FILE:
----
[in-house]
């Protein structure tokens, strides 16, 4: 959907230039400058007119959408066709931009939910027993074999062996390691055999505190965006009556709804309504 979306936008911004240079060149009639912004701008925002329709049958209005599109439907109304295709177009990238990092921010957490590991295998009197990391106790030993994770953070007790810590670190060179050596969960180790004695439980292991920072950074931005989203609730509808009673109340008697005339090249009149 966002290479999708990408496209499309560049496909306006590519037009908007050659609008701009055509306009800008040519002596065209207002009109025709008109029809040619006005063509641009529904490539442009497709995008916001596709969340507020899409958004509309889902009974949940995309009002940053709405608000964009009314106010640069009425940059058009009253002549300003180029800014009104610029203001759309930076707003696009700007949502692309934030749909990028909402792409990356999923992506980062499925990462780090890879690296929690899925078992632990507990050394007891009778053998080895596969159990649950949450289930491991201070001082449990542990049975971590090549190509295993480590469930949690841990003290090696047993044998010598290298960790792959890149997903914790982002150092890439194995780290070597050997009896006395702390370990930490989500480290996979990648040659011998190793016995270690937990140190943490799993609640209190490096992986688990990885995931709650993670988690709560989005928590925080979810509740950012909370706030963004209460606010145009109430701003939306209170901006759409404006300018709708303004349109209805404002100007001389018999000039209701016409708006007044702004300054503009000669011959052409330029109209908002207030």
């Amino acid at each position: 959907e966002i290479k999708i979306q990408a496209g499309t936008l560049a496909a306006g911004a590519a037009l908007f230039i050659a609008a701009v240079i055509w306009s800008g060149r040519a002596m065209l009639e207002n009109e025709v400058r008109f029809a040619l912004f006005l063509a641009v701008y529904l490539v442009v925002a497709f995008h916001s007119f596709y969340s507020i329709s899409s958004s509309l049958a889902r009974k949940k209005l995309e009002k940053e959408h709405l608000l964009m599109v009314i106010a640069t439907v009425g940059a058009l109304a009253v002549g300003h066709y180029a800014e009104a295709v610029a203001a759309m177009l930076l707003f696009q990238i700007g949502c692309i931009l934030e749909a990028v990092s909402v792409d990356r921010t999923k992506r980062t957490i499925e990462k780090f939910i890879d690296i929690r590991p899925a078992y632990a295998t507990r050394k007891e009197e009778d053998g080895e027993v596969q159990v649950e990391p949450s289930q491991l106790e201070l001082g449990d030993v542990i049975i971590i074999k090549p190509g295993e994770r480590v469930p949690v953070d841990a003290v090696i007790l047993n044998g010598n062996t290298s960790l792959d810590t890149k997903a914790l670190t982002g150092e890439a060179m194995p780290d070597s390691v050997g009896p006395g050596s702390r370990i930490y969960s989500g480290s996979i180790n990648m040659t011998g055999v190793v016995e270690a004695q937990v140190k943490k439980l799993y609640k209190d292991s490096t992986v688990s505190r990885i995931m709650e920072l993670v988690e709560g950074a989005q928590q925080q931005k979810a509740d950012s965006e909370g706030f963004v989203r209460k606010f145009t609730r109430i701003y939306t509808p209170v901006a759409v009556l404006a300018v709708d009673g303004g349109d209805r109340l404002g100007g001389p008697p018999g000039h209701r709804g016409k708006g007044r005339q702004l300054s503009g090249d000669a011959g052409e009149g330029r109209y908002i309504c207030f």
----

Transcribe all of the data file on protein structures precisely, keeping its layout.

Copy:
[in-house]
């Protein structure tokens, strides 16, 4: 959907230039400058007119959408066709931009939910027993074999062996390691055999505190965006009556709804309504 979306936008911004240079060149009639912004701008925002329709049958209005599109439907109304295709177009990238990092921010957490590991295998009197990391106790030993994770953070007790810590670190060179050596969960180790004695439980292991920072950074931005989203609730509808009673109340008697005339090249009149 966002290479999708990408496209499309560049496909306006590519037009908007050659609008701009055509306009800008040519002596065209207002009109025709008109029809040619006005063509641009529904490539442009497709995008916001596709969340507020899409958004509309889902009974949940995309009002940053709405608000964009009314106010640069009425940059058009009253002549300003180029800014009104610029203001759309930076707003696009700007949502692309934030749909990028909402792409990356999923992506980062499925990462780090890879690296929690899925078992632990507990050394007891009778053998080895596969159990649950949450289930491991201070001082449990542990049975971590090549190509295993480590469930949690841990003290090696047993044998010598290298960790792959890149997903914790982002150092890439194995780290070597050997009896006395702390370990930490989500480290996979990648040659011998190793016995270690937990140190943490799993609640209190490096992986688990990885995931709650993670988690709560989005928590925080979810509740950012909370706030963004209460606010145009109430701003939306209170901006759409404006300018709708303004349109209805404002100007001389018999000039209701016409708006007044702004300054503009000669011959052409330029109209908002207030």
């Amino acid at each position: 959907e966002i290479k999708i979306q990408a496209g499309t936008l560049a496909a306006g911004a590519a037009l908007f230039i050659a609008a701009v240079i055509w306009s800008g060149r040519a002596m065209l009639e207002n009109e025709v400058r008109f029809a040619l912004f006005l063509a641009v701008y529904l490539v442009v925002a497709f995008h916001s007119f596709y969340s507020i329709s899409s958004s509309l049958a889902r009974k949940k209005l995309e009002k940053e959408h709405l608000l964009m599109v009314i106010a640069t439907v009425g940059a058009l109304a009253v002549g300003h066709y180029a800014e009104a295709v610029a203001a759309m177009l930076l707003f696009q990238i700007g949502c692309i931009l934030e749909a990028v990092s909402v792409d990356r921010t999923k992506r980062t957490i499925e990462k780090f939910i890879d690296i929690r590991p899925a078992y632990a295998t507990r050394k007891e009197e009778d053998g080895e027993v596969q159990v649950e990391p949450s289930q491991l106790e201070l001082g449990d030993v542990i049975i971590i074999k090549p190509g295993e994770r480590v469930p949690v953070d841990a003290v090696i007790l047993n044998g010598n062996t290298s960790l792959d810590t890149k997903a914790l670190t982002g150092e890439a060179m194995p780290d070597s390691v050997g009896p006395g050596s702390r370990i930490y969960s989500g480290s996979i180790n990648m040659t011998g055999v190793v016995e270690a004695q937990v140190k943490k439980l799993y609640k209190d292991s490096t992986v688990s505190r990885i995931m709650e920072l993670v988690e709560g950074a989005q928590q925080q931005k979810a509740d950012s965006e909370g706030f963004v989203r209460k606010f145009t609730r109430i701003y939306t509808p209170v901006a759409v009556l404006a300018v709708d009673g303004g349109d209805r109340l404002g100007g001389p008697p018999g000039h209701r709804g016409k708006g007044r005339q702004l300054s503009g090249d000669a011959g052409e009149g330029r109209y908002i309504c207030f």